The new cardiotonic agent sulmazole is an A1 adenosine receptor antagonist and functionally blocks the inhibitory regulator, Gi.
Although many of the new cardiotonic agents are known to increase cAMP and to inhibit with variable potency a low Km cAMP phosphodiesterase, there is still debate as to the mechanism(s) by which these agents act. In a rat adipocyte membrane model we demonstrate that only approximately 50% of the effect of the new cardiotonic agent sulmazole on cAMP accumulation can be attributed to phosphodiesterase inhibition and that the remaining production of cAMP involves stimulation of adenylate cyclase activity. Two distinct pathways for stimulation of adenylate cyclase are herein reported. Sulmazole, UD-CG 212 CL, enoximone, piroximone, amrinone, and milrinone are all shown to be competitive antagonists of inhibitory A1 adenosine receptors, with EC50 values of 11-909 microM. Elimination of the effects of endogenous adenosine with adenosine deaminase reveals a third distinct mechanism for activation of adenylate cyclase. This mechanism appears to involve Gi, the inhibitory guanine nucleotide-regulatory protein, in that sulmazole attenuates the capacity of GTP to inhibit adenylate cyclase activity, and covalent modification of Gi by pertussis toxin treatment abolishes the capacity of sulmazole to mediate stimulation. Thus, functional blockade of Gi activity is the likely mode of action. Restoration of sulmazole's stimulatory effect on adenylate cyclase activity in pertussis toxin-treated membranes can be accomplished by reconstituting purified preparations of either Gi or mixtures of Gi/Go into treated adipocyte membranes. Of note, this stimulatory effect is completely reversed by inhibitory receptor agonists. Thus, the new cardiotonic agent sulmazole mediates increases in cAMP accumulation by mechanisms other than phosphodiesterase inhibition, including A1 adenosine receptor antagonism and inhibition of Gi function.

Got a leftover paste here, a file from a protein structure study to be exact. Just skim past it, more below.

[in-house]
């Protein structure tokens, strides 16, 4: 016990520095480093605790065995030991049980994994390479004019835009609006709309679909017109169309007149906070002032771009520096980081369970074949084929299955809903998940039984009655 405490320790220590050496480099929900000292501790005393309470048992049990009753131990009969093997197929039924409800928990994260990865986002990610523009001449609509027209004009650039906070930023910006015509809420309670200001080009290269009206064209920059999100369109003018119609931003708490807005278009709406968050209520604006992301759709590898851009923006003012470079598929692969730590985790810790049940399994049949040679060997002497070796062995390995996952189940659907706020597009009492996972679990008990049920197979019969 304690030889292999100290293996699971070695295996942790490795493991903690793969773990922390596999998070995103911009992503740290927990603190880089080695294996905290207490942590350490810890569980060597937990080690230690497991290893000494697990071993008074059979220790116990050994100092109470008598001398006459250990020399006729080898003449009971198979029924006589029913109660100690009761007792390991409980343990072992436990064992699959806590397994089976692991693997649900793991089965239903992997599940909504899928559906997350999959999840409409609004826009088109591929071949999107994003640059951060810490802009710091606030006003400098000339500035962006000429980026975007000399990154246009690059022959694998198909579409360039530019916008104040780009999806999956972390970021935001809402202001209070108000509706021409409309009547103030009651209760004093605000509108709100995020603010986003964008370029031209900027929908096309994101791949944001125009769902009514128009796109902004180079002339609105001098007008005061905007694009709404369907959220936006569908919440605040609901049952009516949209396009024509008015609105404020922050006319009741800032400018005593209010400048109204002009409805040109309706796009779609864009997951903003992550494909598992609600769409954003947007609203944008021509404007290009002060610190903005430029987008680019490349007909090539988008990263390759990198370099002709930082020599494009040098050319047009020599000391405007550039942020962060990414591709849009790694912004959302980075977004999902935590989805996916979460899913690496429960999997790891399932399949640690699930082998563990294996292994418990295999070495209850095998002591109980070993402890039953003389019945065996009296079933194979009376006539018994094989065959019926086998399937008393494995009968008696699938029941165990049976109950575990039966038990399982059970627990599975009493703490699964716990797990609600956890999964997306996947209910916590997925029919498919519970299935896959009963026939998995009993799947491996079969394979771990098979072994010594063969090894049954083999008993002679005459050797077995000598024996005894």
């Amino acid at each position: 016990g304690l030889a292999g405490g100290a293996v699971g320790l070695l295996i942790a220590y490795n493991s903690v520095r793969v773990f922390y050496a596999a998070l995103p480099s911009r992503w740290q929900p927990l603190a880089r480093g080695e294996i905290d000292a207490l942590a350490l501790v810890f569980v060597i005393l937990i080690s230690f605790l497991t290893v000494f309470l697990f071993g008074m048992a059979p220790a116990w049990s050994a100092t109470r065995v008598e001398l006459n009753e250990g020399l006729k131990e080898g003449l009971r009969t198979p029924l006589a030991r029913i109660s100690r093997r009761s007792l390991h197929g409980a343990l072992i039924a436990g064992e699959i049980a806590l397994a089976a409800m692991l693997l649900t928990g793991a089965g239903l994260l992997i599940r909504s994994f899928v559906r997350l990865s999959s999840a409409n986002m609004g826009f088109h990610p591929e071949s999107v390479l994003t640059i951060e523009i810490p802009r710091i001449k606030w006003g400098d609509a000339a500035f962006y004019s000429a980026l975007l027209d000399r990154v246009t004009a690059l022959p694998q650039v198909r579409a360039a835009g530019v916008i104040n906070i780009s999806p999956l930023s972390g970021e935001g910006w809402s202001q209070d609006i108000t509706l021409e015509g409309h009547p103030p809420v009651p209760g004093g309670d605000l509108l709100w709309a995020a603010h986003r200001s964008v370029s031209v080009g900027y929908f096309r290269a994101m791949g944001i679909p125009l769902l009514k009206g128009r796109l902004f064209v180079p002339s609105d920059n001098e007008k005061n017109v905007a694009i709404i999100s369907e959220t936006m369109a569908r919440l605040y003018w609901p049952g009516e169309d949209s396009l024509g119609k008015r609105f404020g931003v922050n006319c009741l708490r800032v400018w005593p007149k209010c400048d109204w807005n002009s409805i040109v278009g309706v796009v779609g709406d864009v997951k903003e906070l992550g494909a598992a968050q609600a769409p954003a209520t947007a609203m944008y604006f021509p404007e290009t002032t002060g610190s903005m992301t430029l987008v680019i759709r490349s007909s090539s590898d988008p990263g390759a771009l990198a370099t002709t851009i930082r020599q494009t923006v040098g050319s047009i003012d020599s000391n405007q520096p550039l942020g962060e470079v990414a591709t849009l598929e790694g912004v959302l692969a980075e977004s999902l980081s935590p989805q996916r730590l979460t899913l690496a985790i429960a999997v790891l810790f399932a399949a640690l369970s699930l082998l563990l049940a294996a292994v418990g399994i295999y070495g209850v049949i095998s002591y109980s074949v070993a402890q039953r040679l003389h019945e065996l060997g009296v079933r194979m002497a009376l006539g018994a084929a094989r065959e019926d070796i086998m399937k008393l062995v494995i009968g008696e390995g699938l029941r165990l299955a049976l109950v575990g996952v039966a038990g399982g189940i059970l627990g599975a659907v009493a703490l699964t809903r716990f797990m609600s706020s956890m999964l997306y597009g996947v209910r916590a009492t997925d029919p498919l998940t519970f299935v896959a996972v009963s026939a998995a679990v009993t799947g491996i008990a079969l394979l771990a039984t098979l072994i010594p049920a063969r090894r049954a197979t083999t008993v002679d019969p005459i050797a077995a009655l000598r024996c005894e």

Parsons, WJ; Ramkumar, V; Stiles, GL
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